David wanted to transform Key West into a funky tourist destination. Unconventional, he sought the offbeat.

In 1967, David began construction on a 50 room motel. It was constructed around Tony’s Fish Market. When the 50 rooms were completed, he quickly added 50 more. These facing the ocean. Demand was that good.

David called the motel the Pier House Resort Motel. From which today’s Pier House grew.

The motel had a bar called the Chart Room. Still there today. Never renovated since constructed. People drink and raise hell in the same atmosphere as when built.

David sold the Pier House in the late 1970s.

Jimmy Buffett came to town in 1971. Knew very few people. Buffett an unknown. Best described, he was a young man with a guitar who enjoyed his cocktails. His last stop prior to Key West was Austin, Texas. The Austin Buffett sat on his front porch drinking and singing tunes he had composed.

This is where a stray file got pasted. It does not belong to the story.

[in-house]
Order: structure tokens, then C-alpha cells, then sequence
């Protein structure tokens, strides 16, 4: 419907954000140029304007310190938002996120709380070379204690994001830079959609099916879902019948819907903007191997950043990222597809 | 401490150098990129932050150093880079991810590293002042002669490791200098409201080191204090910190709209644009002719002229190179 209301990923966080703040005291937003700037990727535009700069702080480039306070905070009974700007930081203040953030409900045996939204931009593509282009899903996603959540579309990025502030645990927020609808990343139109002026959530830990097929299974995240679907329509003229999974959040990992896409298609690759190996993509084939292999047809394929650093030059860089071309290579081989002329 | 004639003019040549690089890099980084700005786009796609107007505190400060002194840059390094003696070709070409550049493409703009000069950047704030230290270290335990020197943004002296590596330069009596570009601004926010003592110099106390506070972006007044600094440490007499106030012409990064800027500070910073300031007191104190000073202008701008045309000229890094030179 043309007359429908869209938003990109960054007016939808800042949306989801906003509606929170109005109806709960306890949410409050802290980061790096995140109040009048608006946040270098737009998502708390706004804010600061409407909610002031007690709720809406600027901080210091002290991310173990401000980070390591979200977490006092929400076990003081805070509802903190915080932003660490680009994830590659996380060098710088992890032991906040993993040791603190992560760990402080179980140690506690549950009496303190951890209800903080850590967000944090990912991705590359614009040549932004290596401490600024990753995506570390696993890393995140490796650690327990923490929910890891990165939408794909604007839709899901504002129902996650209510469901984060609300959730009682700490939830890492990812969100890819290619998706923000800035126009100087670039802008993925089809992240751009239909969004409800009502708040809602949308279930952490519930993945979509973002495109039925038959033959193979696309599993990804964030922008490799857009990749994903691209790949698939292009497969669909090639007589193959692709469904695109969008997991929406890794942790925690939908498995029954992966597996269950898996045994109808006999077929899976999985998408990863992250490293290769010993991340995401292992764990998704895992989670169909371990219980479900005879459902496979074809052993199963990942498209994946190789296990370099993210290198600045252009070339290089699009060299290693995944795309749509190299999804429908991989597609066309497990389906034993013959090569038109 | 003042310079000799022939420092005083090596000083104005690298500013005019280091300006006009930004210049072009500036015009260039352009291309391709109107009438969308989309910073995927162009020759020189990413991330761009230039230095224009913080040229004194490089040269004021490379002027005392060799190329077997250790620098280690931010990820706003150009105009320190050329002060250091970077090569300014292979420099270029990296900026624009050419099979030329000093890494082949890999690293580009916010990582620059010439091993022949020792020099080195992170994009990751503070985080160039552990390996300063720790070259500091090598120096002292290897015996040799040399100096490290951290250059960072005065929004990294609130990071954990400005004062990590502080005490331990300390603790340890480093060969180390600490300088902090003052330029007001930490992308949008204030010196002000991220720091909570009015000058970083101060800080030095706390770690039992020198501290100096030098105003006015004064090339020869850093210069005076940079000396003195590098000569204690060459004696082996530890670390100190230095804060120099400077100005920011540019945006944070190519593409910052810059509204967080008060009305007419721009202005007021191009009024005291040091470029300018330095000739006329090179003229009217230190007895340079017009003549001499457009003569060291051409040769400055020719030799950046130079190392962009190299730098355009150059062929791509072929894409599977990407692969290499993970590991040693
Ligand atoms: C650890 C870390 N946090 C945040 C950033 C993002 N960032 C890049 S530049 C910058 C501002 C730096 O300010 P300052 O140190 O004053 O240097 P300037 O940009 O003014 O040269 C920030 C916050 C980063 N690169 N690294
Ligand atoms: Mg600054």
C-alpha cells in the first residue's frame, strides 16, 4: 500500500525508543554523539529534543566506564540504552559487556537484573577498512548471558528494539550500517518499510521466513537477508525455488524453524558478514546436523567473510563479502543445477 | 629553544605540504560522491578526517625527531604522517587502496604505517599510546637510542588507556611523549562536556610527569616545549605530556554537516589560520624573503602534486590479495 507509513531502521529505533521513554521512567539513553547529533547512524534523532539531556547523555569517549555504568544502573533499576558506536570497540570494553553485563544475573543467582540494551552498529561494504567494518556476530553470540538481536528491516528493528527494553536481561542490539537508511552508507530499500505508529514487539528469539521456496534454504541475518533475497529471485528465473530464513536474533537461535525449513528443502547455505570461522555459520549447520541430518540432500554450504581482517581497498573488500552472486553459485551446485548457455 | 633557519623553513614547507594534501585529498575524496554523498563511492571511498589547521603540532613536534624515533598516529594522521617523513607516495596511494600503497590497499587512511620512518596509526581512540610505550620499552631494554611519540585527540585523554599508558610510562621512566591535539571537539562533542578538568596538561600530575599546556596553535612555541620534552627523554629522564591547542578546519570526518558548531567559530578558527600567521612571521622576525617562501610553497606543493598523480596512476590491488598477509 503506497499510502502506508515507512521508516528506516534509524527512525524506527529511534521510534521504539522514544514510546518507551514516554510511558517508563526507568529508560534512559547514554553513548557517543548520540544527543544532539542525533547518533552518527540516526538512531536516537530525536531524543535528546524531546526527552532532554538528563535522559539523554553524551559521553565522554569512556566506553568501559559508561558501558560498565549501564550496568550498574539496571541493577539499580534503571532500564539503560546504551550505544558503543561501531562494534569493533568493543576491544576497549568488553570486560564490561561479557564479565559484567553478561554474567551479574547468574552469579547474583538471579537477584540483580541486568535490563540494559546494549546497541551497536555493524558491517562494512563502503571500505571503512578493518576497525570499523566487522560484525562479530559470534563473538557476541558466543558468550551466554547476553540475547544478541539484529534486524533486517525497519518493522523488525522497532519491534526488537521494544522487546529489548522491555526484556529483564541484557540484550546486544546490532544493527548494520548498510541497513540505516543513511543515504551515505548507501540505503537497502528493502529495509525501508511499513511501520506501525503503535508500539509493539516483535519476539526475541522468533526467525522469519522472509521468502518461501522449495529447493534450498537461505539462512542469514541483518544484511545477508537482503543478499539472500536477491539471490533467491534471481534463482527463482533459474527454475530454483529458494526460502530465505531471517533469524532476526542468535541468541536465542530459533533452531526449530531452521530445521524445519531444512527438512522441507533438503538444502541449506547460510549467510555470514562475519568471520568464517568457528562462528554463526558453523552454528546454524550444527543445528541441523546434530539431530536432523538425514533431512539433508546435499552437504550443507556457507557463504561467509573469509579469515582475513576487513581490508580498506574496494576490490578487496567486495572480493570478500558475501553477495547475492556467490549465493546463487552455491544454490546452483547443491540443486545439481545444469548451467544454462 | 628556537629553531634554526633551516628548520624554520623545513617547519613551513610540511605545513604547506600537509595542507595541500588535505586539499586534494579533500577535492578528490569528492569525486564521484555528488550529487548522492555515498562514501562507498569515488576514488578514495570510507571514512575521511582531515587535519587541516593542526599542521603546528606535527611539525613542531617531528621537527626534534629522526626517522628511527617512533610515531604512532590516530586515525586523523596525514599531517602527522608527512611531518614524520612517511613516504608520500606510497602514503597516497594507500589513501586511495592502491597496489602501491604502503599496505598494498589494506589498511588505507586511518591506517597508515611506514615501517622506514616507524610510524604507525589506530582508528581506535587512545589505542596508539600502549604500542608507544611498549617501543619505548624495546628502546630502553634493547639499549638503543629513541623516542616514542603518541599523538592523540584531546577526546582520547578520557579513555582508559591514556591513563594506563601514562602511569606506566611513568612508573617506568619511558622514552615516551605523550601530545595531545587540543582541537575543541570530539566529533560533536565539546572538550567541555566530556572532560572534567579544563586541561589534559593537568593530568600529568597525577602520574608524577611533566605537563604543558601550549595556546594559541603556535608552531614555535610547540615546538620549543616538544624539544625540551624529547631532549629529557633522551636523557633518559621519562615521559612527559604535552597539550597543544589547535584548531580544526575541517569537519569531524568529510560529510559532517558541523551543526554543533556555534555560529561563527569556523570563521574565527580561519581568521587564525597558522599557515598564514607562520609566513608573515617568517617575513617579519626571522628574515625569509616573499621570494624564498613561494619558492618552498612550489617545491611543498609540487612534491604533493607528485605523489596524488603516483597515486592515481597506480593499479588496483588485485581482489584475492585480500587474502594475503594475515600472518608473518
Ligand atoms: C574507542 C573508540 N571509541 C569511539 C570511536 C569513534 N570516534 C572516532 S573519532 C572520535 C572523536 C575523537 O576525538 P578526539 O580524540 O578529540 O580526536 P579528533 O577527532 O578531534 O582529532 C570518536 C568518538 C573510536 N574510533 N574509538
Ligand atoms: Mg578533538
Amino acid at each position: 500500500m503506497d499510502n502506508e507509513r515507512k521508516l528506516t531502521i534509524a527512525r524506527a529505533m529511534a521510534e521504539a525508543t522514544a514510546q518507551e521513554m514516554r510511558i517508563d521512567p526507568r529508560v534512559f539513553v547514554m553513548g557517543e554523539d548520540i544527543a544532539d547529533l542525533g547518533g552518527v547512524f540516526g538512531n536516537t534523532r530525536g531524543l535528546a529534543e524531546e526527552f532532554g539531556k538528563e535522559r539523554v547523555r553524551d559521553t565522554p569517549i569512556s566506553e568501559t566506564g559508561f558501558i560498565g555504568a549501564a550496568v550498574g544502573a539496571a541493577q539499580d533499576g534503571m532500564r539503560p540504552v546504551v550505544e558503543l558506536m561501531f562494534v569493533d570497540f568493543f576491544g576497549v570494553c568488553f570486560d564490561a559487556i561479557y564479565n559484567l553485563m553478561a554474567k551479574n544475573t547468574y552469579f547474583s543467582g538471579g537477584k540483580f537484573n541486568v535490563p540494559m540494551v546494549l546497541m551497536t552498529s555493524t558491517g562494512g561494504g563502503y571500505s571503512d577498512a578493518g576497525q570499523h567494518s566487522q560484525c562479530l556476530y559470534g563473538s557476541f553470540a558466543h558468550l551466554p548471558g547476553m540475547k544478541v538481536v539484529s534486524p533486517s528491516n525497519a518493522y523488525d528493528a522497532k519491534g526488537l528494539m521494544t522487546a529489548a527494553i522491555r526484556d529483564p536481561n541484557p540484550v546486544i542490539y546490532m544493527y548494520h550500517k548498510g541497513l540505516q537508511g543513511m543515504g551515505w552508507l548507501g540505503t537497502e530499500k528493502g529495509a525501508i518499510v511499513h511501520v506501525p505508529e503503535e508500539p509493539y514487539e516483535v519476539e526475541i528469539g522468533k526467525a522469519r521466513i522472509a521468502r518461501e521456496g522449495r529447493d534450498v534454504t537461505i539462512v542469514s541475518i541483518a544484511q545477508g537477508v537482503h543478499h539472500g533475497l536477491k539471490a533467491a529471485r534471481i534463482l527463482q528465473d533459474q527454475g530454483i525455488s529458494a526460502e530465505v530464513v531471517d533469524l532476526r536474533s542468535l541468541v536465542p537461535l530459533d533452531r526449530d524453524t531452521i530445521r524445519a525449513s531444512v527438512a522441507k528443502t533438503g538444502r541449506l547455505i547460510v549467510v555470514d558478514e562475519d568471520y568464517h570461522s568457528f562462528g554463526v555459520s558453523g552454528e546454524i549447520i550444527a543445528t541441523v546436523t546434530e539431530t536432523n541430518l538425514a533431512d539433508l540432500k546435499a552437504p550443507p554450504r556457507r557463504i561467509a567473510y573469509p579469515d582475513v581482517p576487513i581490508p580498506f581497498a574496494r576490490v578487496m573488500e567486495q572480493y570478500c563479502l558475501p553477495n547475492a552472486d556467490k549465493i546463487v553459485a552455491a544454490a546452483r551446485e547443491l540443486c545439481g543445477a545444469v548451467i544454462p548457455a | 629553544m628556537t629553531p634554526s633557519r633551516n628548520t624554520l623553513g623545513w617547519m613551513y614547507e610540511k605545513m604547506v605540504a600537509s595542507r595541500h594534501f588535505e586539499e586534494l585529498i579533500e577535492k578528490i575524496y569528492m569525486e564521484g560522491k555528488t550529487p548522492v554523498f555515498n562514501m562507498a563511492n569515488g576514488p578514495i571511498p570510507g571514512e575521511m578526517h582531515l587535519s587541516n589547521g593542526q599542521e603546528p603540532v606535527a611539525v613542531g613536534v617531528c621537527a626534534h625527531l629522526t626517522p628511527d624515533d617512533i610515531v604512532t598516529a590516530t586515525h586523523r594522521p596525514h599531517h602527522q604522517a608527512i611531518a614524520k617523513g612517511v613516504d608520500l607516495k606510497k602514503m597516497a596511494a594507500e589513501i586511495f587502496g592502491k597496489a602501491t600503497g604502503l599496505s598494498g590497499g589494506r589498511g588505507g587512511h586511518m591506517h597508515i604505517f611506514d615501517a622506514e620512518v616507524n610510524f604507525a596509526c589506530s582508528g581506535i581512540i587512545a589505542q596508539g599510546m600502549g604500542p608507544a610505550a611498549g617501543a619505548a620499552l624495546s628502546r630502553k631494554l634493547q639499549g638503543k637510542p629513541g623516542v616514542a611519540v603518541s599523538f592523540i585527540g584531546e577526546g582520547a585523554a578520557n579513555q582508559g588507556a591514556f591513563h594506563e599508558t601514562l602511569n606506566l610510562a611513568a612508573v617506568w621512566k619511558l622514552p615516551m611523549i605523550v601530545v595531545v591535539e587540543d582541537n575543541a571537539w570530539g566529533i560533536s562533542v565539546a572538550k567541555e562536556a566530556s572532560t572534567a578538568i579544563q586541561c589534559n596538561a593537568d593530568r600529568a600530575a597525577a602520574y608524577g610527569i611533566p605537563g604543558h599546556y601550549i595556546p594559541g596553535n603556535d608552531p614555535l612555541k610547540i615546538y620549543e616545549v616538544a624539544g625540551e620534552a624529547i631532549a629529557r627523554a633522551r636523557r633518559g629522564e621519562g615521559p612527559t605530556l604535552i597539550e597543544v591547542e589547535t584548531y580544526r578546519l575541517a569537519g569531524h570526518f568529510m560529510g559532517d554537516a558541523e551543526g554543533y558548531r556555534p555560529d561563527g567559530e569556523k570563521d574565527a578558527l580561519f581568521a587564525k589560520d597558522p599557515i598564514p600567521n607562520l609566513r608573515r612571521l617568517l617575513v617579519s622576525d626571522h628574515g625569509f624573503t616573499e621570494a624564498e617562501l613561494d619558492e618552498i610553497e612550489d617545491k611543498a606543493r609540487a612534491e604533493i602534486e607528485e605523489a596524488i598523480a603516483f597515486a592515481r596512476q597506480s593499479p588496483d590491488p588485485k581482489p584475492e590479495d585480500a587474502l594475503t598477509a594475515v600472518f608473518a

One of his Austin hangouts was Lung’s Cocina del Sar. A bar. Where Buffett met up with Margaritas. The beginning of his search for a casual new place with a who cares attitude. A tropical climate was required. A beach resort place.

Buffet and David met. David was taken by him. Permitted Buffett to play in the Chart Room for tips. Later, for pay. Buffett says David was the first to pay him.

The relationship continues to today. The two close friends and occasional business partners.

Buffett was searching for his Shangrila when first he came to Key West. He called it Margaritaville. He found it in Key West.

Bob Marley also got his start via David at the Pier House Motel.

The Pier House became a magnate for celebrities. David’s personality attracted them.

One was Truman Capote. He came to Key West to spend the winter. At David’s Pier House Motel.

David was living next to the Pier House in a 45 foot 2 bedroom trailer. Ten feet from the water. While having a drink with David in his luxurious trailer, Capote said he wanted to rent the trailer. David acquiesced after some back and forth banter. David moved to a suite in the Motel. Capote into the trailer.